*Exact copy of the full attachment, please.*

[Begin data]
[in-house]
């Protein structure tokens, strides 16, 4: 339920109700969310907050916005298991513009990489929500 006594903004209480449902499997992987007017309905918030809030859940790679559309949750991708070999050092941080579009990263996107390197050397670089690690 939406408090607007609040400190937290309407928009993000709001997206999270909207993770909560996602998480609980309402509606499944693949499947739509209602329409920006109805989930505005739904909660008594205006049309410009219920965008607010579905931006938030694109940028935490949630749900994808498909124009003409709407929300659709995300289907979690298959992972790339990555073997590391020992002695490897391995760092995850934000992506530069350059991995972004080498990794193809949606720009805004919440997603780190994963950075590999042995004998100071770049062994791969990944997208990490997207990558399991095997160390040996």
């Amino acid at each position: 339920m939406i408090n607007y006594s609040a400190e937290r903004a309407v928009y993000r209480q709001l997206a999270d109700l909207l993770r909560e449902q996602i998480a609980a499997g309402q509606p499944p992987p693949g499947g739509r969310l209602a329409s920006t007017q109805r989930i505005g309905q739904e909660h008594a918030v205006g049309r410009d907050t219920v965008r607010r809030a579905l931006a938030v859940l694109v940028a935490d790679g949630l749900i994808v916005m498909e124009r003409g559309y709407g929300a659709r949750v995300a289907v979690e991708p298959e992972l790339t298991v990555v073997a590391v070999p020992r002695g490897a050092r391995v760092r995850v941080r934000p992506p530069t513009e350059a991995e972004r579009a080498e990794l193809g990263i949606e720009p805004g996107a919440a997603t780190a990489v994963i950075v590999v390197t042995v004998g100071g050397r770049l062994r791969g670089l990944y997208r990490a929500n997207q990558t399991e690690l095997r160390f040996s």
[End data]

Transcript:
[in-house]
């Protein structure tokens, strides 16, 4: 339920109700969310907050916005298991513009990489929500 006594903004209480449902499997992987007017309905918030809030859940790679559309949750991708070999050092941080579009990263996107390197050397670089690690 939406408090607007609040400190937290309407928009993000709001997206999270909207993770909560996602998480609980309402509606499944693949499947739509209602329409920006109805989930505005739904909660008594205006049309410009219920965008607010579905931006938030694109940028935490949630749900994808498909124009003409709407929300659709995300289907979690298959992972790339990555073997590391020992002695490897391995760092995850934000992506530069350059991995972004080498990794193809949606720009805004919440997603780190994963950075590999042995004998100071770049062994791969990944997208990490997207990558399991095997160390040996």
């Amino acid at each position: 339920m939406i408090n607007y006594s609040a400190e937290r903004a309407v928009y993000r209480q709001l997206a999270d109700l909207l993770r909560e449902q996602i998480a609980a499997g309402q509606p499944p992987p693949g499947g739509r969310l209602a329409s920006t007017q109805r989930i505005g309905q739904e909660h008594a918030v205006g049309r410009d907050t219920v965008r607010r809030a579905l931006a938030v859940l694109v940028a935490d790679g949630l749900i994808v916005m498909e124009r003409g559309y709407g929300a659709r949750v995300a289907v979690e991708p298959e992972l790339t298991v990555v073997a590391v070999p020992r002695g490897a050092r391995v760092r995850v941080r934000p992506p530069t513009e350059a991995e972004r579009a080498e990794l193809g990263i949606e720009p805004g996107a919440a997603t780190a990489v994963i950075v590999v390197t042995v004998g100071g050397r770049l062994r791969g670089l990944y997208r990490a929500n997207q990558t399991e690690l095997r160390f040996s």